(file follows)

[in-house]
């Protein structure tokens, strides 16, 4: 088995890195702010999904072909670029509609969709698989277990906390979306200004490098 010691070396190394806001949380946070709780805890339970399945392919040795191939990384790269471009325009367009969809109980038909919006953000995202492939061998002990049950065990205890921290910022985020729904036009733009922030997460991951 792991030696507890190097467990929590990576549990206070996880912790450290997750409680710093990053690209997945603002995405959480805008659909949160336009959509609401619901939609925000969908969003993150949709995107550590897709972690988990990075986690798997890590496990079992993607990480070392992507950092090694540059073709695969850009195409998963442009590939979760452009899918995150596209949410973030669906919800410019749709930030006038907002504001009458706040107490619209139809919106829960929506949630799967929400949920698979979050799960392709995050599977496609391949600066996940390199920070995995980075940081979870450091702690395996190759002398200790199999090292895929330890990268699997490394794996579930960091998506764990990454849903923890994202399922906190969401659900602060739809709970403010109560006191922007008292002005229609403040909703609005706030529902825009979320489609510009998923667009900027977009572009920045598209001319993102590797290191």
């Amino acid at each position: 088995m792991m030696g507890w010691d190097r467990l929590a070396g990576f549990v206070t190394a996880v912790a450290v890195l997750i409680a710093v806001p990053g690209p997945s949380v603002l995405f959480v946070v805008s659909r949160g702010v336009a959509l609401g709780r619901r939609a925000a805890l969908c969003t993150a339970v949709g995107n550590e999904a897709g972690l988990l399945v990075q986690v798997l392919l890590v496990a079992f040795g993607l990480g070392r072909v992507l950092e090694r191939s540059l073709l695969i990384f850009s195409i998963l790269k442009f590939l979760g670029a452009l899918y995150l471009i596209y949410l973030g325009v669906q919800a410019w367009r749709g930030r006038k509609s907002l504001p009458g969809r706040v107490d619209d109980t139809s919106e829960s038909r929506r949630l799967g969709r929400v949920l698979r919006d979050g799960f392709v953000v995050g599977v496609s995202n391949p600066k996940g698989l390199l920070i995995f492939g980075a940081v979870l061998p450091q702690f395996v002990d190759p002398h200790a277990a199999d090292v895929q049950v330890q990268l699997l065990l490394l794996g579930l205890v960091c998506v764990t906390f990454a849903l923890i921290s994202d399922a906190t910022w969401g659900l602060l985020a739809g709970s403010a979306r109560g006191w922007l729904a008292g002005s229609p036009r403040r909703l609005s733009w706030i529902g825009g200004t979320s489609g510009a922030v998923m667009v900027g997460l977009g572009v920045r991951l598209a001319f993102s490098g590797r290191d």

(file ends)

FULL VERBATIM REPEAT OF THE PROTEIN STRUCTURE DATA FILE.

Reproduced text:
[in-house]
């Protein structure tokens, strides 16, 4: 088995890195702010999904072909670029509609969709698989277990906390979306200004490098 010691070396190394806001949380946070709780805890339970399945392919040795191939990384790269471009325009367009969809109980038909919006953000995202492939061998002990049950065990205890921290910022985020729904036009733009922030997460991951 792991030696507890190097467990929590990576549990206070996880912790450290997750409680710093990053690209997945603002995405959480805008659909949160336009959509609401619901939609925000969908969003993150949709995107550590897709972690988990990075986690798997890590496990079992993607990480070392992507950092090694540059073709695969850009195409998963442009590939979760452009899918995150596209949410973030669906919800410019749709930030006038907002504001009458706040107490619209139809919106829960929506949630799967929400949920698979979050799960392709995050599977496609391949600066996940390199920070995995980075940081979870450091702690395996190759002398200790199999090292895929330890990268699997490394794996579930960091998506764990990454849903923890994202399922906190969401659900602060739809709970403010109560006191922007008292002005229609403040909703609005706030529902825009979320489609510009998923667009900027977009572009920045598209001319993102590797290191």
């Amino acid at each position: 088995m792991m030696g507890w010691d190097r467990l929590a070396g990576f549990v206070t190394a996880v912790a450290v890195l997750i409680a710093v806001p990053g690209p997945s949380v603002l995405f959480v946070v805008s659909r949160g702010v336009a959509l609401g709780r619901r939609a925000a805890l969908c969003t993150a339970v949709g995107n550590e999904a897709g972690l988990l399945v990075q986690v798997l392919l890590v496990a079992f040795g993607l990480g070392r072909v992507l950092e090694r191939s540059l073709l695969i990384f850009s195409i998963l790269k442009f590939l979760g670029a452009l899918y995150l471009i596209y949410l973030g325009v669906q919800a410019w367009r749709g930030r006038k509609s907002l504001p009458g969809r706040v107490d619209d109980t139809s919106e829960s038909r929506r949630l799967g969709r929400v949920l698979r919006d979050g799960f392709v953000v995050g599977v496609s995202n391949p600066k996940g698989l390199l920070i995995f492939g980075a940081v979870l061998p450091q702690f395996v002990d190759p002398h200790a277990a199999d090292v895929q049950v330890q990268l699997l065990l490394l794996g579930l205890v960091c998506v764990t906390f990454a849903l923890i921290s994202d399922a906190t910022w969401g659900l602060l985020a739809g709970s403010a979306r109560g006191w922007l729904a008292g002005s229609p036009r403040r909703l609005s733009w706030i529902g825009g200004t979320s489609g510009a922030v998923m667009v900027g997460l977009g572009v920045r991951l598209a001319f993102s490098g590797r290191d």